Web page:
Marshmallow Launcher

Science Reasoning Center: Marshmallow Launcher

Grade Level: High School

This passage describes an experiment in which students alter and test variables that impact the effectiveness of a marshmallow launcher. Data is provided in the form of a table and two diagrams. Questions target a student's ability to identify the effect of changes in a variable upon an outcome, to identify dependent and independent variables, to interpolate and extrapolate from provided data, to understand the design of an experiment, to draw conclusions that are consistent with the provided data, and to extend the findings of an experiment to a new situation.

This activity aligns with the three dimensions of the Next Generation Science Standards in the manner described below:
Disciplinary Core Ideas
Forces and Motion (HS-PS2.A.3): If a system interacts with objects outside itself, the total momentum of the system can change; however, any such change is balanced by changes in the momentum of objects outside the system. In this experiment, an impulse is delivered to a marshmallow as a student blows into a long pipe containing the marshmallow.  As the readers analyze the given data, they find that the marshmallow’s distance traveled varies with different lengths of pipe and different marshmallow starting locations within the pipe.  The student will see that the larger the impulse given to the marshmallow the greater its change in momentum and the great the distance it will travel.

Crosscutting Concepts
Cause and Effect: Systems can be designed to cause a desired effect. A cause and effect relationship is explored as the student analyzes how changing pipe length and marshmallow starting location affect the distance a marshmallow will be launched.  Questions at the end of the passage require the learner to reason through the cause of some marshmallows traveling further than others. 
Patterns: Empirical evidence is needed to identify patterns.  Students consider the distance a launched marshmallow travels for a given pipe length and initial position within the pipe.  As the results are displayed pictorially in various “launch lanes,” the experimenter begins to see patterns within the data that lead one to determine how changing these variables affects launch distance.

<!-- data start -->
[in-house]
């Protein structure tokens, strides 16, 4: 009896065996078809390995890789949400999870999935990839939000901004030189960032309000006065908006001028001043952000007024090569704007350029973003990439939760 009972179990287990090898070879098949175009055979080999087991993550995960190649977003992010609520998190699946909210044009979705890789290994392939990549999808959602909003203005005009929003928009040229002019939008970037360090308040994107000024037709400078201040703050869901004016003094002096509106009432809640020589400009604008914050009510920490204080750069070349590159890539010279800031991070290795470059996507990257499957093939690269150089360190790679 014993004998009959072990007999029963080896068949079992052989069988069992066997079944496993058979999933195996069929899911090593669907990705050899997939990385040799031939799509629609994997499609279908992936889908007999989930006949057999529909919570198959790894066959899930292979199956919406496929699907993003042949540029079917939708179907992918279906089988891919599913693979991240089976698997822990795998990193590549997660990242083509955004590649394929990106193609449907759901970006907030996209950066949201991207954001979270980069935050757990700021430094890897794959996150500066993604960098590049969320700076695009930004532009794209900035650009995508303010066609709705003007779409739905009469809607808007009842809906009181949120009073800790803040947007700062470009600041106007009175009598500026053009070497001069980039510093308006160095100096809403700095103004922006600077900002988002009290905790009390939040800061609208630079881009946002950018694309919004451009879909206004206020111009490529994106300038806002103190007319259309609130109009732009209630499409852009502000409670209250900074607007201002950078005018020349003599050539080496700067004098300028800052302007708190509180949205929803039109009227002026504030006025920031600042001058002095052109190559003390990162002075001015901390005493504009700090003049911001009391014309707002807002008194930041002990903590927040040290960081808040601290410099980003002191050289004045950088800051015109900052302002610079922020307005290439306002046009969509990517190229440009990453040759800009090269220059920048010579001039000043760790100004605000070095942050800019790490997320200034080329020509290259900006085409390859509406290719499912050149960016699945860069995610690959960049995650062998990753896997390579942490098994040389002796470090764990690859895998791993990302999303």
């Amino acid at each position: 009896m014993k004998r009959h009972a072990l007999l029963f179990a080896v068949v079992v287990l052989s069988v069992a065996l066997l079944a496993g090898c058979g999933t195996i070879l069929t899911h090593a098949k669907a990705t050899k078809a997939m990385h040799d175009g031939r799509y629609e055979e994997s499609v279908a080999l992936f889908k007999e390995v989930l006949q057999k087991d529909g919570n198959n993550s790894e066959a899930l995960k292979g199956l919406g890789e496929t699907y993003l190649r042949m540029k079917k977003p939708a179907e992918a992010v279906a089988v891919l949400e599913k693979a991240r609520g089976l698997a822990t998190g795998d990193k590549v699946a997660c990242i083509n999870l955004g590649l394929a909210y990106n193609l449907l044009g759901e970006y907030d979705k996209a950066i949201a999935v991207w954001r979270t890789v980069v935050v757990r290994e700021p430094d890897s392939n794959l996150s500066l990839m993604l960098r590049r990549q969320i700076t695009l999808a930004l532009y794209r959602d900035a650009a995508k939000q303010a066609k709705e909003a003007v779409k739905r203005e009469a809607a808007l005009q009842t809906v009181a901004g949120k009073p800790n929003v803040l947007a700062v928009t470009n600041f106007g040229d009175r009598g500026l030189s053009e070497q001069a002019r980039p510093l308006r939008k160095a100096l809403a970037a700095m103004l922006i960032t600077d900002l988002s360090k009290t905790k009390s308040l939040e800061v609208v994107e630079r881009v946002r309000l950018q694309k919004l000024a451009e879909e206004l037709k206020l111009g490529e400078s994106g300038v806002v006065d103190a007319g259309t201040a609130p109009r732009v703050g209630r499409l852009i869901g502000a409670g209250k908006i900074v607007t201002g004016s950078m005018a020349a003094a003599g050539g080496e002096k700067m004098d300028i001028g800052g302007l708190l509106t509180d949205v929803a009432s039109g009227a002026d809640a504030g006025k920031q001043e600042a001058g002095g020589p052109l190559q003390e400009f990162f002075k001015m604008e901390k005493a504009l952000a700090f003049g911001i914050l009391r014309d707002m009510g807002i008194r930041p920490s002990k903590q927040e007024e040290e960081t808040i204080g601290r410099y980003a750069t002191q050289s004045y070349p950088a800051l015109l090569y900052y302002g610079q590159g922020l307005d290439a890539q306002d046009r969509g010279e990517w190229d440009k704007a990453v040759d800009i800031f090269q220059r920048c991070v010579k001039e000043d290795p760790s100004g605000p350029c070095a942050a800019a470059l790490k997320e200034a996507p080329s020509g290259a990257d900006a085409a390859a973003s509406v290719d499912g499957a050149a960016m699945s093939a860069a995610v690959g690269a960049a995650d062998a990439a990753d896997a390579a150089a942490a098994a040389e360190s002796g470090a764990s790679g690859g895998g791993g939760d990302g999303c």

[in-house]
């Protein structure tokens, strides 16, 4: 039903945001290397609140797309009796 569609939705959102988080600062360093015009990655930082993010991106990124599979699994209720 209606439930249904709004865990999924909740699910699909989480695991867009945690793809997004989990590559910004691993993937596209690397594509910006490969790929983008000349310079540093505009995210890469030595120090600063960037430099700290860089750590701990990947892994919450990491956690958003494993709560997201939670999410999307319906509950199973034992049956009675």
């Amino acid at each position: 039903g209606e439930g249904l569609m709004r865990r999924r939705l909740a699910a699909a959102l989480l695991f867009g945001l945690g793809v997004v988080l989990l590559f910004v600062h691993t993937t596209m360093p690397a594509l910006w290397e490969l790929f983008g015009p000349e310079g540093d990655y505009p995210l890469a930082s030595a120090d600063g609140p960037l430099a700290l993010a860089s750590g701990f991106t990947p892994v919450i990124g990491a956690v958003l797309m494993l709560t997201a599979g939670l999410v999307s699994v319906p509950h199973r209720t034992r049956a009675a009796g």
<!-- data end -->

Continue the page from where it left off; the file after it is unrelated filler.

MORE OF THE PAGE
Planning and Carrying out Investigations: Make directional hypotheses that specify what happens to a dependent variable when an independent variable is manipulated. Questions 3, 4, 5, and 11 at the end of this passage probe the student’s ability to both understand experimental design vocabulary (independent and dependent variable) as well as why only one variable is changed at a time.  In doing so, the student is making a hypothesis as to what happens when the independent variable is changed.
Analyzing and Interpreting Data: Analyze data in order to make valid and reliable scientific claims or determine an optimal design solution. While reading a data table or diagram is a critical skill for all scientists, being able to combine information from one data presentation with that from another is a higher level skill.  Questions 1, 2, and 9 require students to both analyze individual data presentations as well as combine data from multiple data representations to make a scientific claim and determine the optimal conditions to maximize a marshmallow’s range.
Developing and Using Models: Develop a model based on evidence to illustrate the relationships between systems or between components of a system. Question 10 from this passage asks the student to identify which model best supports the data collected.  Students must use data from two of the trials to identify the conclusion that is best supported by the trials. 
Constructing Explanations and Designing Solutions: Apply scientific reasoning to link evidence to the claims to assess the extent to which the reasoning and data support the explanation or conclusion. The product of scientific investigation is an explanation; the product of an engineering endeavor is a solution.  Questions 6, 7, and 8 from this passage require students to both construct explanations as well as design a scenario which will maximize the range of a marshmallow. 


Associated Reading from The Physics Classroom

Other Supporting Pages at The Physics Classroom:

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